Great Fire of 1871 - Summary

From the very beginning Catherine O’Leary and Daisy, her cow, were blamed for the Great Chicago Fire. Mrs. O’Leary swore she was in bed when the fire started, but such testimony didn’t change people’s opinions. She'd made too many statements earlier - when she told her neighbors it was just an accident. That's, at least, what her neighbors remembered.

Ironically, although 17,450 buildings were destroyed in the Chicago fire, the O’Leary’s home survived. The cow (and the barn) didn’t.

Chicago, however, was not the only city which burned on that October night in 1871. Although it garnered most of the nation’s attention, it wasn’t even the deadliest blaze as various towns in the Midwest erupted in flames at about the same time.

Take, for example, Peshtigo. Located 260 miles north of Chicago, the Wisconsin town began to burn at precisely the same time (around 9 p.m.) as fire started to ravage Chicago. Twelve hundred people died and 1.2 million acres were incinerated.

Across Lake Michigan, Holland was destroyed in two hours. Hungry flames also overwhelmed Manistee, fifty miles to the north.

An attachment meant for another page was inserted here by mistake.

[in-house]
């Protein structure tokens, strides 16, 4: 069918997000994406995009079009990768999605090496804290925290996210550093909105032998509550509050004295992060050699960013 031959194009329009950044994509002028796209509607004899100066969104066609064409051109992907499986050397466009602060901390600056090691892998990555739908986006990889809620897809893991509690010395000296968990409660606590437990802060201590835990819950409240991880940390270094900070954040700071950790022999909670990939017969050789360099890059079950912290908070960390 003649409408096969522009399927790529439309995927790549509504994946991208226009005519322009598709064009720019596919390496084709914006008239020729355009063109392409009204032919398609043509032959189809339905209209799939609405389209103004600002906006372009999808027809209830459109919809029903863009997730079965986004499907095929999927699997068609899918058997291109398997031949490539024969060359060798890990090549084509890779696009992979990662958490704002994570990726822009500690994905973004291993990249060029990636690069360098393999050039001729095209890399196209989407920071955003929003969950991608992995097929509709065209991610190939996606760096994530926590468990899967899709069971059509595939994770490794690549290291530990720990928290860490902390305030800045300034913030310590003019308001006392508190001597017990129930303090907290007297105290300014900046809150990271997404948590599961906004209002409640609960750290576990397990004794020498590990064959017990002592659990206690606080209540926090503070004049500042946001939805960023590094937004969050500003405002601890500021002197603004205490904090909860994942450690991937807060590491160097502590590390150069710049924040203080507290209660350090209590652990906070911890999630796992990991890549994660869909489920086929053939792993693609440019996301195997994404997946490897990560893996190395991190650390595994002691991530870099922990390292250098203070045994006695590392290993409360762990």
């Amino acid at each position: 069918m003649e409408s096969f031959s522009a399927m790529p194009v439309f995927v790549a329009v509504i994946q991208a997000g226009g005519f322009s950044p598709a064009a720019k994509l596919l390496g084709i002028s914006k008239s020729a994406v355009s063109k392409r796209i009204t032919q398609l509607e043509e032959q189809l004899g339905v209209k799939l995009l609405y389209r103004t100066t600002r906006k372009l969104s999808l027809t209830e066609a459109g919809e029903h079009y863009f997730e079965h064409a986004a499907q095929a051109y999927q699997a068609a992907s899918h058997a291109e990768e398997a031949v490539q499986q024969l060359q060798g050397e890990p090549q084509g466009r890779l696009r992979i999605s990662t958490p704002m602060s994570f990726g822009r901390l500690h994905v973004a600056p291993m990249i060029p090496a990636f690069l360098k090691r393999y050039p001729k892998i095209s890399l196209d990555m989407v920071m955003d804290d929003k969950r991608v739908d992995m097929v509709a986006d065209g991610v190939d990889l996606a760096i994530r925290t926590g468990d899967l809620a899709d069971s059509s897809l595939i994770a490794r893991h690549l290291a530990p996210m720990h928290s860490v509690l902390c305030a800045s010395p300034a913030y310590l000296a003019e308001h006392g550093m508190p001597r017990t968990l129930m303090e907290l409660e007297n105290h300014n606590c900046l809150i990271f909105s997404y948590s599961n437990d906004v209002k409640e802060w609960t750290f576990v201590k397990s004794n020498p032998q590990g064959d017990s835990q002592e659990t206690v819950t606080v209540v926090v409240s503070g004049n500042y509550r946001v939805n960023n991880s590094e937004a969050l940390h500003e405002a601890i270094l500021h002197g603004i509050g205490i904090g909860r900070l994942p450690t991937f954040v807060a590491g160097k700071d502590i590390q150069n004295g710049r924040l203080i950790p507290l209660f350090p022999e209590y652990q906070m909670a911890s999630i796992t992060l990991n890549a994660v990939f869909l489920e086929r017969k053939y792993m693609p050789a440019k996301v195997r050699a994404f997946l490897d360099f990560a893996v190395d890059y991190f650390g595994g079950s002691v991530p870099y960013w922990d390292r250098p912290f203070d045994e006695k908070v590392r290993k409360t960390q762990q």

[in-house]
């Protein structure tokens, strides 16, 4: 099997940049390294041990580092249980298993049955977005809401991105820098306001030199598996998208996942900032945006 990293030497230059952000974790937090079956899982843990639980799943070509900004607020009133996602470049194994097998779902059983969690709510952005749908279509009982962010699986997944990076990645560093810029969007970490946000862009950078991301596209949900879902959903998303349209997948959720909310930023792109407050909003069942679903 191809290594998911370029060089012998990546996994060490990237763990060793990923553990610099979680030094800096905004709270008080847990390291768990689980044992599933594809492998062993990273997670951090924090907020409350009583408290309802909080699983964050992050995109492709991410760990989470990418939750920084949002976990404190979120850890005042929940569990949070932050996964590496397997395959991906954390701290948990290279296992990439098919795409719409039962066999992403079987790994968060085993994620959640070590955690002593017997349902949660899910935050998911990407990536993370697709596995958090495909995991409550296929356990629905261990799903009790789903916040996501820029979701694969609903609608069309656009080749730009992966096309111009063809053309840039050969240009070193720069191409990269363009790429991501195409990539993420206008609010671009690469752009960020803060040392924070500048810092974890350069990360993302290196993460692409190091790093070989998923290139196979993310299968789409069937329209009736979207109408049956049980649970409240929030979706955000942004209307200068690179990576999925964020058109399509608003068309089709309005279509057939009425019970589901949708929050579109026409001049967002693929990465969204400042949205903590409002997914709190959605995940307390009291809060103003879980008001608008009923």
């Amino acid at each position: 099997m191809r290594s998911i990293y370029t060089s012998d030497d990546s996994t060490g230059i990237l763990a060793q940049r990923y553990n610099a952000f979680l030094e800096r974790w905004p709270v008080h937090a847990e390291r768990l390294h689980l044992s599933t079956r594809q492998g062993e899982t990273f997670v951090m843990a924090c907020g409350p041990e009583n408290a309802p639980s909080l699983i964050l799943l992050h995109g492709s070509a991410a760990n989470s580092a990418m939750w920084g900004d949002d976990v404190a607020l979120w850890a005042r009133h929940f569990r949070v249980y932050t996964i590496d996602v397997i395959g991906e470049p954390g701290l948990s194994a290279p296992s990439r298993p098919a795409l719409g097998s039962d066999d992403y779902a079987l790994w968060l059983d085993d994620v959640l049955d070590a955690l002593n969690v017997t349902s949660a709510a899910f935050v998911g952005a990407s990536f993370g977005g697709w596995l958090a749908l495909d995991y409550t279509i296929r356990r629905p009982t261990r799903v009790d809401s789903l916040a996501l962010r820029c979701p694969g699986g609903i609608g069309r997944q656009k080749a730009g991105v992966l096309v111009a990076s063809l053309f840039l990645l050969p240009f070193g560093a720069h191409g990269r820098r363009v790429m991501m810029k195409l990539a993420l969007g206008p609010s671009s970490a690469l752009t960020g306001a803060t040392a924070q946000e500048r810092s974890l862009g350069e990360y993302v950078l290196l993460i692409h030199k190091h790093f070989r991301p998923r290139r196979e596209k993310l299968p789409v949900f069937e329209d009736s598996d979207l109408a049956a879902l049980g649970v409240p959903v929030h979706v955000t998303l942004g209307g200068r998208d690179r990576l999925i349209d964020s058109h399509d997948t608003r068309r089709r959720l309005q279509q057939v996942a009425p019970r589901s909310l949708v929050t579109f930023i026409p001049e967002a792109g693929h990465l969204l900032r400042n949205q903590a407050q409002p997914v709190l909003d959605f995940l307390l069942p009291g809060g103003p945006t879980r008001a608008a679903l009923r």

Portions of the entire central section of Michigan, from Lake Michigan to Lake Huron, were ablaze - at the same time. About 200 people died and 2 million acres of land were laid waste.

So ... could it be that Daisy really didn’t do it?

In this story behind the disaster, virtually visit Chicago, Peshtigo and Holland. Examine primary sources, including pictures, of the fire (and its impact). Read eyewitness testimony describing how people survived, learn about nineteenth-century fire-fighting techniques and discover how quickly the devastated cities recovered from their tragedies.

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Author: Carole D. Bos, J.D. 5189stories and lessons created

Original Release: Sep 01, 2002

Updated Last Revision: Jun 29, 2019

To cite this story (For MLA citation guidance see easybib or OWL ):

"Great Fire of 1871" AwesomeStories.com. Sep 01, 2002. Dec 11, 2019.
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